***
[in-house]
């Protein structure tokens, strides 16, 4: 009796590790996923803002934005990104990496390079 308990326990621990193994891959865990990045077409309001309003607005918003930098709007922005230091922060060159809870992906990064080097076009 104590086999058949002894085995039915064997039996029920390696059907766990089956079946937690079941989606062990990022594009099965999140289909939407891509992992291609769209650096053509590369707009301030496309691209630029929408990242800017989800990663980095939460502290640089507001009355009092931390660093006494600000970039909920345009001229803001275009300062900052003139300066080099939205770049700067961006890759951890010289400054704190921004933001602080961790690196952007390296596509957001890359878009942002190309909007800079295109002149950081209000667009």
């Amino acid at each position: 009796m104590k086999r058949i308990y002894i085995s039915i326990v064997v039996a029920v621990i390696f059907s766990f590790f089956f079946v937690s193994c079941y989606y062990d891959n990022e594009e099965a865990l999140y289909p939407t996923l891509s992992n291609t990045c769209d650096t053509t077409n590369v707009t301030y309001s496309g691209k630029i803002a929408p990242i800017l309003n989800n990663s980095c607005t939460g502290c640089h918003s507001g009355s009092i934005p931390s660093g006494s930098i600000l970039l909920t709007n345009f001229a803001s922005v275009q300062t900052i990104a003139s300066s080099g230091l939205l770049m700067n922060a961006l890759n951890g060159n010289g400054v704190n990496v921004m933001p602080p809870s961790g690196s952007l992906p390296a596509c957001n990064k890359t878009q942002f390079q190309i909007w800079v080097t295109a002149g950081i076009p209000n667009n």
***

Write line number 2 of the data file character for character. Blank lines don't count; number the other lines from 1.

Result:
């Protein structure tokens, strides 16, 4: 009796590790996923803002934005990104990496390079 308990326990621990193994891959865990990045077409309001309003607005918003930098709007922005230091922060060159809870992906990064080097076009 104590086999058949002894085995039915064997039996029920390696059907766990089956079946937690079941989606062990990022594009099965999140289909939407891509992992291609769209650096053509590369707009301030496309691209630029929408990242800017989800990663980095939460502290640089507001009355009092931390660093006494600000970039909920345009001229803001275009300062900052003139300066080099939205770049700067961006890759951890010289400054704190921004933001602080961790690196952007390296596509957001890359878009942002190309909007800079295109002149950081209000667009």